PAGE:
No one tells you about the physical beauty. No one tells you about the green mountains and the blue sea, the mist at dusk that lies at the base of the volcano, the open sky with puffs of clouds and the freshness of the air--sparkling fresh after the smog of Mexico City. No one tells you that El Salvador is a pretty place.
It looks like Martinique, which I have seen, or maybe Tahiti, which I have seen only in pictures. It has mountains, mountains rising quickly and suddenly from the sea, farms clinging to them almost to the point where the peaks push into the clouds. There is banana and sugar and corn and there is also, of course, the war. That is why I am here.
It is the explanation I think you have coming. I have come to this place because there is the likelihood that more Americans will be coming here. I have come because already a member of the American military has died here and because the president has declared this little patch of verdant beauty essential to our own security. You cannot call something essential and say you will not fight for it.
I am not sure what a typical war is like, but this cannot be one. Except for lots of soldiers at the airport and some stationed along the road, there seems to be little amiss here. Sure, there are armed soldiers guarding the hotel and there is even one stationed at the McDonald's, but after a very short time, they seem part of the scenery itself.
On the road from the airport, I try to remember what sort of vehicles are used by the death squads. I am reminded that they are AMC Cherokees, sturdy things that can take the extra weight of bullet-proofing. Whenever I see one with two or more men in it, I study them real hard, wondering if they are killers, wondering what sort of man goes out into the night to kill. I imagine they wear sunglasses even at night and I imagine further that Latin America would be a more peaceful place if sunglasses were banned and everyone had to look one another in the eye.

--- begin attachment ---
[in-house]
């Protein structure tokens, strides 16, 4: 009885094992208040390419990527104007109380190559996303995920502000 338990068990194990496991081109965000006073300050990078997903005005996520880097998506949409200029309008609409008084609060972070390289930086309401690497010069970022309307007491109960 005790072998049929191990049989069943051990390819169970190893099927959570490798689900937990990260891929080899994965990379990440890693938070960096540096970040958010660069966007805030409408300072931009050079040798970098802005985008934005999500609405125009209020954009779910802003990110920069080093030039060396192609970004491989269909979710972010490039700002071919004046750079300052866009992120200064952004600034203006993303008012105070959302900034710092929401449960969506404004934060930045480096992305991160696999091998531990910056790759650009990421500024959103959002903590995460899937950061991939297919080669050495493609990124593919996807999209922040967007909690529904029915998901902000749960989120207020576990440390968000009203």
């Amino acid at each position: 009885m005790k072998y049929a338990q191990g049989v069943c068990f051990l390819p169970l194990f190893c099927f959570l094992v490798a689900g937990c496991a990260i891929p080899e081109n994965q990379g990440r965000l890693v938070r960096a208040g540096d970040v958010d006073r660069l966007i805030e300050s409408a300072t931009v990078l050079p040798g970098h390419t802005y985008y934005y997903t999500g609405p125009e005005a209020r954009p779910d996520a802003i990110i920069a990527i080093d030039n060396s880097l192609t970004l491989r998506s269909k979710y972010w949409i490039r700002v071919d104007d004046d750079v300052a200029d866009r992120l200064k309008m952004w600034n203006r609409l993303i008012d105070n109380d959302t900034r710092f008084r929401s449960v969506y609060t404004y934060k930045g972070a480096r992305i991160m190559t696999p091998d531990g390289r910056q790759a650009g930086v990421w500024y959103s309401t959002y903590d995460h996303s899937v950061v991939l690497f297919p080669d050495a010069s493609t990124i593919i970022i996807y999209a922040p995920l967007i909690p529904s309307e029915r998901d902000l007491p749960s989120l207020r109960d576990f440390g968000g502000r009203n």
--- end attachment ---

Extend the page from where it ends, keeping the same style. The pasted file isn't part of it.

I have packed much advice for this trip. I am told to talk to the poor. I am told to talk to the rich. I am told to talk the military, but if that is not possible, to be sure to wave at them just to show that I am friendly. I am told not to travel more than 10 minutes on any road where there are no people and I am told, always and by everyone, to be careful.
Here, like everywhere else, the rich have taken the high ground. They have built their houses on the mountain and they have ringed them with walls and gates and, in some cases, barbed wire. One of the office buildings, reportedly owned by a very rich family, appears to have no windows at all. Like the homes, it is designed to be impregnable, although you have to wonder what is the sense of wealth that does not buy freedom--at least freedom of movement.
The American Embassy, too, is built like a bunker. It is surrounded by walls and there are pillboxes on the roof amd you are frisked when you go in. There are new security measures for embassy personnel. They are no longer supposed to jog on the streets. They are supposed to vary their restaurant habits. The memo of dos and don'ts is long, but the concluding warning is simple enough: "The threat to U.S. personnel is serious. Pay attention to this guidance, as your life may depend on it."
For the novice, Salvador is a melange of discordant scenes. Avis rents cars as it does anywhere else, but here the contract provides an exemption for damage caused by "terroristas." The lobster in the restaurants is wonderful, as good as everyone said, and so is the shrimp. But to get into the restaurant you have to pass a phalanx of children begging for money, which they pronounce "morning." They smile when they ask and they smile when you say no and they are waiting when you exit, asking once again and smiling, still smiling. Gods knows what they are thinking.
But first impressions are of beauty. First impressions are of palms and mountains and weather that is, at least in the highlands, warm, but not hot. The country looks like Martinique or Tahiti or perhaps, more and more, like Vietnam.